Innocent Ruwende — GOVERNMENT has increased consultation fees for general practitioners by 100 percent, but massively slashed maternity fees for private hospitals. In a notice published in the Government Gazette yesterday, Health and Child Care Minister Dr David Parirenyatwa said the new fees would apply with immediate effect.
Initial consultation at a general practitioner's room is now US$35, up from US$20, while subsequent consultation at the rooms for the same illness will be US$30, up from US$15.
Subsequent consultation at hospital or nursing home per day is now US$40, up from US$20.
Doctor's consultation fees go up to US$60 for weekend visits and US$70 for night visits.
Expecting mothers will pay US$35 for the initial antenatal visit, while subsequent visits and post-natal visits will cost US$30.
A visit to a physician paediatrician will cost US$120, up from US$100, while subsequent consultations at rooms for the same illness is now US$70, down from US$80.
"Notice is hereby given, in terms of section 16A(c)(ii) of the Medical Services (Medical Aid Services) Regulations 2000, that the consultation fees and private hospital and associated unit fees, set out in the schedule, shall apply with effect from the date of publication of this general notice," read Dr Parirenyatwa's notice.
An initial visit to a surgeon is now pegged at US$80.
Government slashed theatre charges to US$181 from the more than US$750 charged by most institutions.
Maternity fees have also been reduced for private hospitals to US$126 for a normal delivery in Category A institutions, down from around US$750, while those in Category B will charge US$96.
Before this, consultation fees for general practitioners and specialists were almost similar to those charged in other countries.
Tariffs that were in use all along which required patients to pay US$20 as consultation fees to a general practitioner had little difference with those paid by patients in South Africa and France.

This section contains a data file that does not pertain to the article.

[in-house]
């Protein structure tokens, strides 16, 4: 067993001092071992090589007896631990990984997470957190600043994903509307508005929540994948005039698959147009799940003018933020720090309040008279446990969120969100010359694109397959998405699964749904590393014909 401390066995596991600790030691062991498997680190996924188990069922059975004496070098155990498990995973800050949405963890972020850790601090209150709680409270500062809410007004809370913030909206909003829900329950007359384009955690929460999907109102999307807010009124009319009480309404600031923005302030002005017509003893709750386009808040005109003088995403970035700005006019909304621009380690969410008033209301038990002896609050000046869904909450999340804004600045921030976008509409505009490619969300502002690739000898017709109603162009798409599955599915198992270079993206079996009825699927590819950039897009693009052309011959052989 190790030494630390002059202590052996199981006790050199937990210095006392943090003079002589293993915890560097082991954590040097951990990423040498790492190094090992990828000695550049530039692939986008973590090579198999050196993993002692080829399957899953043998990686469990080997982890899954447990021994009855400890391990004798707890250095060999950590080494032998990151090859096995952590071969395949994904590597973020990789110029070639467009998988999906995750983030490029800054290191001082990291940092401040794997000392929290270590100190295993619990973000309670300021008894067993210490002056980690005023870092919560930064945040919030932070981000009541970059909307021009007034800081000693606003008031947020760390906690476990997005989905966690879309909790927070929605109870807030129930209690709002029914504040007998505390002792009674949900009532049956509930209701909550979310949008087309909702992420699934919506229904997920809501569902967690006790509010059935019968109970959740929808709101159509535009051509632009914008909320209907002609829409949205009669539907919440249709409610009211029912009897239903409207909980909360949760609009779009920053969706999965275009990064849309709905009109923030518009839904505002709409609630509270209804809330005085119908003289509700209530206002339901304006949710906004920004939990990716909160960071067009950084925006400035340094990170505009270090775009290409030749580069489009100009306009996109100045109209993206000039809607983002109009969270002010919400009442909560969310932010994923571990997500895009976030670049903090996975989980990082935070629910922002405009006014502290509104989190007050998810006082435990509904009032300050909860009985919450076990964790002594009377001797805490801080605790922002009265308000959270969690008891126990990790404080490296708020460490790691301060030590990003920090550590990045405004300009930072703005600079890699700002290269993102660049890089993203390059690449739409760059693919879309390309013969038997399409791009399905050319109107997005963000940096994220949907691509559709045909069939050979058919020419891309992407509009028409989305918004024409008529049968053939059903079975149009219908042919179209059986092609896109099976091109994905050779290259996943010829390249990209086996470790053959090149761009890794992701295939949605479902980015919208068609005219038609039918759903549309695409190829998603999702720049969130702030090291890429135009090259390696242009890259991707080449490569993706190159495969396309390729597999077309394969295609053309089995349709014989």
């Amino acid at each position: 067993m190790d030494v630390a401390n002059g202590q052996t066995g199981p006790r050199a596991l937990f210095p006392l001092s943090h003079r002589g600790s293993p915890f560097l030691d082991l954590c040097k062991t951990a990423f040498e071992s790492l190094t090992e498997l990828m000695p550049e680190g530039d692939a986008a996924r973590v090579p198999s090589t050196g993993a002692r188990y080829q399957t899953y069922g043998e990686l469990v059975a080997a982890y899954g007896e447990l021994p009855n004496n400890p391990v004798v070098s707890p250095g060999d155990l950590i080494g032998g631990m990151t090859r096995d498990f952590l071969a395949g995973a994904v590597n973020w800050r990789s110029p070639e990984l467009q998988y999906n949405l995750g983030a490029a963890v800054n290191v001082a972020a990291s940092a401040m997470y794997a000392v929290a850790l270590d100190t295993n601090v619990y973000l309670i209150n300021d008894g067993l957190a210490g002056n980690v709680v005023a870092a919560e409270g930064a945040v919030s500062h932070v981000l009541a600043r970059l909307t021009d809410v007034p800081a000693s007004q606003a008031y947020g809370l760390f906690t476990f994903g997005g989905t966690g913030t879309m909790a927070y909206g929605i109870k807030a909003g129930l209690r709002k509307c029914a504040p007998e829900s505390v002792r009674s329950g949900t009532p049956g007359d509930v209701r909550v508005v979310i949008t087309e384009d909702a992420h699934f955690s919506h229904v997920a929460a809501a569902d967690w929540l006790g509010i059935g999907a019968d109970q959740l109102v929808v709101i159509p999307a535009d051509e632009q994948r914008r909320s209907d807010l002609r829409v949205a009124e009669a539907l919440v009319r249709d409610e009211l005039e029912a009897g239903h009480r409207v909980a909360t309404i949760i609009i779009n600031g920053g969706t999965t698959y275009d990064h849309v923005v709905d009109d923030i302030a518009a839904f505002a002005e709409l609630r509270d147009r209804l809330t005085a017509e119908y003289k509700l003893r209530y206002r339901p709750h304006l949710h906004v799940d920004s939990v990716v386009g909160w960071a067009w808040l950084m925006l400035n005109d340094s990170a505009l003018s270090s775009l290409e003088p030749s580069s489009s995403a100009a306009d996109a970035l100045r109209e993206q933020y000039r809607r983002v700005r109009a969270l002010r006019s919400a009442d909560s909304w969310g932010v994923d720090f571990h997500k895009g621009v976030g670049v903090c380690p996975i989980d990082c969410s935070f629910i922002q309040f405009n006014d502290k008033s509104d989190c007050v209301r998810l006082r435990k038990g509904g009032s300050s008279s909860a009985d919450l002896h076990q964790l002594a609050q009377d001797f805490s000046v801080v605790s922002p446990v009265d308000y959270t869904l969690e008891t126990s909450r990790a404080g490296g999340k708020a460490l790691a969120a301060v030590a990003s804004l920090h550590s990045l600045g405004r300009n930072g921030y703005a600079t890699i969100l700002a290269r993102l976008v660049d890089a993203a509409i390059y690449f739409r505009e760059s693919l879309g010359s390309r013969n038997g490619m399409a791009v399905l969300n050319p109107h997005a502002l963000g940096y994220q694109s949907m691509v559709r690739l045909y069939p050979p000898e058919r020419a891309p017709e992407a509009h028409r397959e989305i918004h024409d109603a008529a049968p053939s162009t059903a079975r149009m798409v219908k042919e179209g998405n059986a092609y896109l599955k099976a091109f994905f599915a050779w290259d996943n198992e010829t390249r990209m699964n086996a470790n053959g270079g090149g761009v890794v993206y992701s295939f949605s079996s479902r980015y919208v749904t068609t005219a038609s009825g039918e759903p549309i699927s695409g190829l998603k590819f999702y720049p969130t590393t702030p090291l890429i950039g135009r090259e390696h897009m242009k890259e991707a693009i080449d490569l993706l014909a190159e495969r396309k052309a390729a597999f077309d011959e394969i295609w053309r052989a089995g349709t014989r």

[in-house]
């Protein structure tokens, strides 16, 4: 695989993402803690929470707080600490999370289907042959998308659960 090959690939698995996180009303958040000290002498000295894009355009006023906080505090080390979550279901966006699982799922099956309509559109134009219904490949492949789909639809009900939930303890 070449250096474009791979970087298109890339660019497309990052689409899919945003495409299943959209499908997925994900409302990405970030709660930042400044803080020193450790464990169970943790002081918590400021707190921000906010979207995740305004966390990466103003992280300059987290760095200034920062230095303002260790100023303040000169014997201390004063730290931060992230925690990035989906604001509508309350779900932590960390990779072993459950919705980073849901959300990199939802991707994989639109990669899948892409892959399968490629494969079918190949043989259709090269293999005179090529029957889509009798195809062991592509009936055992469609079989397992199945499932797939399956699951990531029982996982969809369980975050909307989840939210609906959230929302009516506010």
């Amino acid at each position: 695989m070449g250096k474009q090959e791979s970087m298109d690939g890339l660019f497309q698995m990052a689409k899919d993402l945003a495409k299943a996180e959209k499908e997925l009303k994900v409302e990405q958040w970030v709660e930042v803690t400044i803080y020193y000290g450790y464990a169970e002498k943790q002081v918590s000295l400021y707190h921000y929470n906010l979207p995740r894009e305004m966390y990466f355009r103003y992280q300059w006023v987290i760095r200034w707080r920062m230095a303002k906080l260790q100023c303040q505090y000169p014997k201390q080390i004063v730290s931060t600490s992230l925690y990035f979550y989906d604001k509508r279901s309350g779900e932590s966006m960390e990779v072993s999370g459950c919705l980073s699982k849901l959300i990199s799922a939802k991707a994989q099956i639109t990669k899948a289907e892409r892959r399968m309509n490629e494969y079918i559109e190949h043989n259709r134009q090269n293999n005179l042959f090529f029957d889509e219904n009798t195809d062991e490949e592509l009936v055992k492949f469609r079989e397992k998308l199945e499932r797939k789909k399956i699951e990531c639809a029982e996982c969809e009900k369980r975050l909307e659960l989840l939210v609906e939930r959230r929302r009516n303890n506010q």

In South Africa, the consultation fees for a general practitioner is US$25, while in France it is US$30.
The Zimbabwe Medical Association had proposed an upward review of the cost to US$50 a visit, but Government settled for US$35.
A survey by The Herald showed that the cost of medical care in Zimbabwe is the highest in southern Africa and is almost at par with fees in developed countries.
The findings showed that the cost of procedures in Zimbabwe is more than twice that of India, South Africa, Zambia and Malawi, among other developing countries, but almost similar with those in France, Australia, United Kingdom and the US where the standard of living and earnings are higher.
Association of Healthcare Funders of Zimbabwe chief executive Mrs Shylet Sanyanga has said effecting an increase on medical tariffs would make local rates even more expensive than those in developed countries.
"Funders do not expect an increase in tariffs at all," she said. "The country is experiencing falling inflation, so there can be no justification for increases."
Specialists had proposed increasing their consultation fees to US$120.
On the other hand, medical aid societies were opposed to any raise, arguing that the current tariffs were already on the high side for the majority of Zimbabweans.
This deadlock forced Government to impose new tariffs.
Last year, Government ordered all service providers not to increase tariffs until it came up with a uniform tariff regime, but some service providers had defied this, resulting in medical aid societies' members paying the differences either before receiving treatment (co-payment) or after treatment (shortfall).